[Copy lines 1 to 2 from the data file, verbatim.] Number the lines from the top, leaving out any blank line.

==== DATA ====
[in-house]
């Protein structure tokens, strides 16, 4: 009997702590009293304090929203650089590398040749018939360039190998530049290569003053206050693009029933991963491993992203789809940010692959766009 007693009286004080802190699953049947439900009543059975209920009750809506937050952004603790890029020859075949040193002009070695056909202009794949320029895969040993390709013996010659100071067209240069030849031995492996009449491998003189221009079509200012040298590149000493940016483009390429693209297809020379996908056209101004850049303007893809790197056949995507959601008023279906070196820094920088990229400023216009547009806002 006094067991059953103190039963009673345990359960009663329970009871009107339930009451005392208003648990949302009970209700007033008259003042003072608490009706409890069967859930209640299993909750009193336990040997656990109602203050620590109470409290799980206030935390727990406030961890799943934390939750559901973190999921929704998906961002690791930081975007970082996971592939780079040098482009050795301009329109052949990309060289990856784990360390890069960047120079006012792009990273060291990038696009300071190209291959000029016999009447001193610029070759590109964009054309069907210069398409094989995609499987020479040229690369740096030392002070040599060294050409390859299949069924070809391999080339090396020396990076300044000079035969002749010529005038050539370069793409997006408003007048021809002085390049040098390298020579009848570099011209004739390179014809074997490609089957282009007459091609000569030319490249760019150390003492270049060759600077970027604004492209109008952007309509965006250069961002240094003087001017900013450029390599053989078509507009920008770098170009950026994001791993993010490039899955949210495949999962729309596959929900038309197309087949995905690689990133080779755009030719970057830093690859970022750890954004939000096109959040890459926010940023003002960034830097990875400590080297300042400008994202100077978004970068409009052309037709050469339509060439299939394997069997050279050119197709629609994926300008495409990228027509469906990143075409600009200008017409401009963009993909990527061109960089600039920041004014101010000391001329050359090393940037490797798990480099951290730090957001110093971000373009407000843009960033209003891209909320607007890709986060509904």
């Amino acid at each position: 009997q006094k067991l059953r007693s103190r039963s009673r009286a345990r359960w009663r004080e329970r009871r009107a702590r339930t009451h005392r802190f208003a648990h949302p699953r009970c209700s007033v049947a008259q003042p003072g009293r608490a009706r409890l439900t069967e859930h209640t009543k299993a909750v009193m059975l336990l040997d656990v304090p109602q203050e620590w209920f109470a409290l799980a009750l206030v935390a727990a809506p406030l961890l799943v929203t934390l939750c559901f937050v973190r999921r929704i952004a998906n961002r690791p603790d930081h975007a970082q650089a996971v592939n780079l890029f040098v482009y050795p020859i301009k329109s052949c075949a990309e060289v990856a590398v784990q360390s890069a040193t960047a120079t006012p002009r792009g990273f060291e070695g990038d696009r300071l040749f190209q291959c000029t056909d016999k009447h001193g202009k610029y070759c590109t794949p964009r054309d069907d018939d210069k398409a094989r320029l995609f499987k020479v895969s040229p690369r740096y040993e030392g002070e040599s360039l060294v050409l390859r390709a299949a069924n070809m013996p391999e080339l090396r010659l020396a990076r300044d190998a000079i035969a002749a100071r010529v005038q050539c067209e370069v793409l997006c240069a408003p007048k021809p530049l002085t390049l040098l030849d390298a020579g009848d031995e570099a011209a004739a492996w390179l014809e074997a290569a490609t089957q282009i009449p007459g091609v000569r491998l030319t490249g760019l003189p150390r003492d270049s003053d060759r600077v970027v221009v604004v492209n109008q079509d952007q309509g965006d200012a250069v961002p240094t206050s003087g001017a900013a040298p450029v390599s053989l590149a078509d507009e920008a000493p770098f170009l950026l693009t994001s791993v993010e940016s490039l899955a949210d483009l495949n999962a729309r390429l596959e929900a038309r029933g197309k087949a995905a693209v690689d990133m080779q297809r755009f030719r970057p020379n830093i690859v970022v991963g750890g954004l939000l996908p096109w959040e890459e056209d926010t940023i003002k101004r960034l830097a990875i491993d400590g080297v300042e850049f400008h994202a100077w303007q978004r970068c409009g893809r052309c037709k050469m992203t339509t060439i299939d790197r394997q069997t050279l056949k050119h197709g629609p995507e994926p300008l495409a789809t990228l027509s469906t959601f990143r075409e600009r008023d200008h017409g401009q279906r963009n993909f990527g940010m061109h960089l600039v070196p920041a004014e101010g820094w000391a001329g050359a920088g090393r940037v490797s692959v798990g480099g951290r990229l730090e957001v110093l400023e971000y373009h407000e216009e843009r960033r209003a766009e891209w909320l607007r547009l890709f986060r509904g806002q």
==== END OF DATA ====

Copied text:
[in-house]
């Protein structure tokens, strides 16, 4: 009997702590009293304090929203650089590398040749018939360039190998530049290569003053206050693009029933991963491993992203789809940010692959766009 007693009286004080802190699953049947439900009543059975209920009750809506937050952004603790890029020859075949040193002009070695056909202009794949320029895969040993390709013996010659100071067209240069030849031995492996009449491998003189221009079509200012040298590149000493940016483009390429693209297809020379996908056209101004850049303007893809790197056949995507959601008023279906070196820094920088990229400023216009547009806002 006094067991059953103190039963009673345990359960009663329970009871009107339930009451005392208003648990949302009970209700007033008259003042003072608490009706409890069967859930209640299993909750009193336990040997656990109602203050620590109470409290799980206030935390727990406030961890799943934390939750559901973190999921929704998906961002690791930081975007970082996971592939780079040098482009050795301009329109052949990309060289990856784990360390890069960047120079006012792009990273060291990038696009300071190209291959000029016999009447001193610029070759590109964009054309069907210069398409094989995609499987020479040229690369740096030392002070040599060294050409390859299949069924070809391999080339090396020396990076300044000079035969002749010529005038050539370069793409997006408003007048021809002085390049040098390298020579009848570099011209004739390179014809074997490609089957282009007459091609000569030319490249760019150390003492270049060759600077970027604004492209109008952007309509965006250069961002240094003087001017900013450029390599053989078509507009920008770098170009950026994001791993993010490039899955949210495949999962729309596959929900038309197309087949995905690689990133080779755009030719970057830093690859970022750890954004939000096109959040890459926010940023003002960034830097990875400590080297300042400008994202100077978004970068409009052309037709050469339509060439299939394997069997050279050119197709629609994926300008495409990228027509469906990143075409600009200008017409401009963009993909990527061109960089600039920041004014101010000391001329050359090393940037490797798990480099951290730090957001110093971000373009407000843009960033209003891209909320607007890709986060509904």